Time Management: The Eisenhower Matrix

blog banner

“What is important is seldom urgent, and what is urgent is seldom important ”- Dwight D. Eisenhower.

Do you often look back on your work day and think “what did I actually get done today?” Some days, it feels as though you have been working at a very productive pace. You were juggling multiple projects all day and did not even leave your desk for lunch, yet somehow, despite your efforts, you still haven’t met your deadlines. If this sounds all too familiar, you may want to utilise the Eisenhower Matrix.

Eisenhower was known to be excellent at managing his time. No matter what the task, he was able to complete it on time, in the required fashion. With the Eisenhower Matrix, you can easily prioritise your tasks, manage your time and decrease your stress levels.

Categorise your tasks into these four categories:

  1. Urgent and important (tasks you will do immediately)
  2. Important, but not urgent (tasks you will schedule a time to do later)
  3. Urgent, but not important (tasks you will delegate to someone else)
  4. Neither urgent nor important (tasks that you will do later or delete all together)

But how do we place our tasks into these categories?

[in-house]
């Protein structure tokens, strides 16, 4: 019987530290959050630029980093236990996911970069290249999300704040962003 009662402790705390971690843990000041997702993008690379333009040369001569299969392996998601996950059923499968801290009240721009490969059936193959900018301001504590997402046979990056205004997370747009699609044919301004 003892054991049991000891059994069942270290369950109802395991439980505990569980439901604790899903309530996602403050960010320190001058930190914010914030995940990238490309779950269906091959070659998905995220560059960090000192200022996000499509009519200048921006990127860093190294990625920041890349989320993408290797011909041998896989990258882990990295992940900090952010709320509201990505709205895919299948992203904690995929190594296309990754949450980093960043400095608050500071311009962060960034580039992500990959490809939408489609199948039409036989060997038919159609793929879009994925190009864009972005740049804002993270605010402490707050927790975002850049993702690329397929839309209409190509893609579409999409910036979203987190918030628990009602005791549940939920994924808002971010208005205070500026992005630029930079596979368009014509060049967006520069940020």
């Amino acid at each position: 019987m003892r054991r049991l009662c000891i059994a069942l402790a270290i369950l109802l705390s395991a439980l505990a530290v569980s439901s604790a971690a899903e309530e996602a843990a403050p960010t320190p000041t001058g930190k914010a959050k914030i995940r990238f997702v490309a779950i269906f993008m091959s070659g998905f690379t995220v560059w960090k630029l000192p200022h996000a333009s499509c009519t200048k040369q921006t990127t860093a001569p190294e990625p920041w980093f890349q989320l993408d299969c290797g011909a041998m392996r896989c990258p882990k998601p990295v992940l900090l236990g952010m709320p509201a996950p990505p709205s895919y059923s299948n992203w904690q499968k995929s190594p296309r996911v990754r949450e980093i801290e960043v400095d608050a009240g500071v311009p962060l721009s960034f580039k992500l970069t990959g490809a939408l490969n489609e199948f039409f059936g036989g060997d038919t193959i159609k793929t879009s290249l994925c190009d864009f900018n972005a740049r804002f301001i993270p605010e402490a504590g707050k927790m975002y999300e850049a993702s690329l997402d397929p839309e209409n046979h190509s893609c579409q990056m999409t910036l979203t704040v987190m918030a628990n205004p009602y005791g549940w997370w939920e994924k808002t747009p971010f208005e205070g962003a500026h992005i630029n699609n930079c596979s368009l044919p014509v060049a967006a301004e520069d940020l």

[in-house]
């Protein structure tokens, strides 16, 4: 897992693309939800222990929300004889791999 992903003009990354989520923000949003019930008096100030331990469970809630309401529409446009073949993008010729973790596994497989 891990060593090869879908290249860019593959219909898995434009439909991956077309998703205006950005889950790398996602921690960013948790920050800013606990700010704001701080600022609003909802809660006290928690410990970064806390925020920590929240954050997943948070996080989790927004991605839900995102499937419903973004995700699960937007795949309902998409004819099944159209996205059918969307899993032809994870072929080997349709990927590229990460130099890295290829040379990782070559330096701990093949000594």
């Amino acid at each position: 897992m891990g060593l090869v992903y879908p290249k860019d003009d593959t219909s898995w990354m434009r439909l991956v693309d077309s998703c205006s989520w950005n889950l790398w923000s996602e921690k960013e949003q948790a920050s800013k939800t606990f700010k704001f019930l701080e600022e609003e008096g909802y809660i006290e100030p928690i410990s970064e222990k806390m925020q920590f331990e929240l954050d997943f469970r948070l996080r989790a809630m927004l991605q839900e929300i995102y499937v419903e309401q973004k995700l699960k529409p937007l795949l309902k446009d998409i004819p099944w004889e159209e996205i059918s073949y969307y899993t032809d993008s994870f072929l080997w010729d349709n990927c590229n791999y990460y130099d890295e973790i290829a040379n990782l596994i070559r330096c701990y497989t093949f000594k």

In order to use the matrix correctly, you must understand the difference between what is important and what is urgent. When we have a lot on our plate, it is very easy to get caught up, subconsciously viewing every task as urgent. This will not only increase your stress levels, but you will also produce work of a lower standard as you are giving each task less attention than they require.

Important tasks are ones that will ultimately assist in achieving your long term goals. These include things like the new company venture, rebranding your business or writing a book.

Urgent tasks on the other hand are things that need an immediate reaction, such as phone calls, meetings, emails and things with impending deadlines.

Once you have placed your tasks within the four categories, you will easily be able to determine what tasks do not require your attention at all, or what could be delegated to someone else. The hard part is accomplishing your urgent tasks, while still having time to complete your important tasks. Urgent tasks are always going to present themselves, which can often push your important tasks further and further back on your to do list. The way to avoid this is to set deadlines for your important tasks. Start breaking them down into smaller tasks, and give each of these a deadline. The closer your deadline gets, the more urgent the task becomes.

By implementing a deadline, you will start to see your important/ not urgent tasks slowly start to appear in your important/ urgent task box. This way, you are achieving your urgent tasks, while also getting around to your important tasks.

By using the Eisenhower Matrix, you will be able to eliminate the behaviours that waste  time and take up mental energy, leaving room for you to be more  productive.

Download your Eisenhower Matrix template:

Eisenhower Matrix Template


Back to the Blog

Interested in learning more?

Get in touch